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Trump Declares DACA Program 'Dead,' Urges US Congress to Act on Border

It was unclear whether the US President, in any new immigration legislation, would support safeguards for people protected by DACA. The White House did not respond to requests for comment on Trump's tweets.

Reuters

Updated:April 2, 2018, 11:43 PM IST
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Trump Declares DACA Program 'Dead,' Urges US Congress to Act on Border
US President Donald Trump waves to the media as he arrives with first lady Melania Trump at Joint Base Andrews in Maryland, US, after the Easter weekend in Palm Beach, Florida on April 1, 2018. (Photo: Reuters/Yuri Gripas)
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Washington: President Donald Trump declared as "dead" on Monday a program that protects immigrants brought to the United States illegally as children and pressed Congress to "immediately" pass legislation to secure the US border with Mexico.

Trump, who has taken a hard line on legal and illegal immigration as president, said in September he was terminating the Deferred Action for Childhood Arrivals (DACA) program, but gave the Republican-controlled Congress until March 6 to replace it. Congress failed to meet that deadline, but courts have ruled the program can remain in place for now.

"DACA is dead because the Democrats didn't care or act, and now everyone wants to get onto the DACA bandwagon," the Republican president said in a Twitter post.

It was unclear whether Trump, in any new immigration legislation, would support safeguards for people protected by DACA. The White House did not respond to requests for comment on Trump's tweets.

DACA shielded hundreds of thousands of immigrants, often called "Dreamers," from deportation and gave them work permits.

In another Twitter post, Trump wrote, "Congress must immediately pass Border Legislation, use Nuclear Option if necessary, to stop the massive inflow of Drugs and People ... Act now Congress, our country is being stolen!"

Congress is in its second week of spring recess, , but taking a hard line on immigration appeals to Trump's conservative base.

Senate Republican leaders have ignored previous calls from Trump advocating the so-called nuclear option, which would involve changing Senate rules so Republicans could more easily overcome Democratic opposition to legislation in a chamber they control with a thin majority of 51 out of 100 seats.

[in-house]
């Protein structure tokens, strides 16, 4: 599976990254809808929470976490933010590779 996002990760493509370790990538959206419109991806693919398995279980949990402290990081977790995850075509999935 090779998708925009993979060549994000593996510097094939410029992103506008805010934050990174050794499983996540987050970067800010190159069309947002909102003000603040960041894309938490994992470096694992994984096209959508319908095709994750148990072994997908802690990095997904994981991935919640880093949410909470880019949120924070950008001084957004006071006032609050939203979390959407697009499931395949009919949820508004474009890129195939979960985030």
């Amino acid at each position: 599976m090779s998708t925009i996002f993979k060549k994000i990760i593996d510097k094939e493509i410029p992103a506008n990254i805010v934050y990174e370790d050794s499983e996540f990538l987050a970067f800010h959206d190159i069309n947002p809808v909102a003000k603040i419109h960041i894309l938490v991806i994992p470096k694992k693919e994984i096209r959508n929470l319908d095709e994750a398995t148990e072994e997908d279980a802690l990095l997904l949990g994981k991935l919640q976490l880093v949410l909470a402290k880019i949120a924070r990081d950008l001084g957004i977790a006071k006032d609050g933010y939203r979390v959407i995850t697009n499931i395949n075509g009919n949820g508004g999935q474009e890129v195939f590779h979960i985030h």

Cindy Agustin, a 28-year-old DACA recipient and immigration activist whose family is from Mexico and who lives in Chicago, called Trump's tweets about immigration and the border "ridiculous."

"More enforcement will not prevent people from coming to the United States escaping war, poverty from their home countries," she said in a telephone interview.

Trump on Monday also reiterated his call for Mexico to stop people from entering the United States, after saying on Sunday he would terminate a major trade accord with Mexico if it does not do more to secure its border with the United States.

The United States is currently renegotiating the North American Free Trade Agreement (NAFTA) with Mexico and Canada.

BACK AGAINST THE WALL

Trump made building a wall along the southern U.S. border with Mexico - and making Mexico pay for it - one of his top campaign pledges when he ran for president in 2016. Mexico has refused to pay.

In the past, Trump had said he was open to a deal with congressional Democrats in which they would support funding for the border wall in exchange for protection for the Dreamers.

But on Sunday he indicated that time had passed, writing on Twitter: "'Caravans' coming. Republicans must go to Nuclear Option to pass tough laws NOW. NO MORE DACA DEAL!"

The mention of a caravan apparently referred to a group of 1,500 men, women and children from Honduras, Guatemala and El Salvador who are traveling in a "refugee caravan" organized by the U.S.-based immigration advocacy group Pueblo sin Fronteras, whose Spanish name means People Without Borders.

By traveling together, the immigrants hope to protect themselves from the crime and extortion that makes the route through Mexico toward the US border dangerous. They say some but not all of them will seek asylum if they reach the United States.

No immigration deal has materialized in the Republican-controlled Congress despite months of efforts. The Senate considered several immigration proposals in February but rejected all of them, including bipartisan bills and legislation tailored to Trump's requirements.

Democrats had offered at one point to fully fund the wall but rescinded the offer in January, accusing Trump of reneging on elements of a tentative agreement.

In a response to Trump's tweets, the No. 2 US Senate Democrat on Monday blamed the president for the collapse in immigration negotiations.

"The President is blaming everyone under the sun, but he only has to look in the mirror to find the person who turned down six different bipartisan DACA deals from Congress - a few that included funding for his useless wall. This is a crisis of his own creation," Democratic Senator Dick Durbin said in a post on Twitter.

In light of Trump's call for the "nuclear option," a spokesman for Senate Majority Leader Mitch McConnell on Monday noted that Republican senators oppose changing existing rules governing the debate and passage of legislation.

Major legislation usually needs a supermajority to pass the Senate. Without 60 votes in support, the Democratic minority can sink a bill.
| Edited by: Bijaya Das
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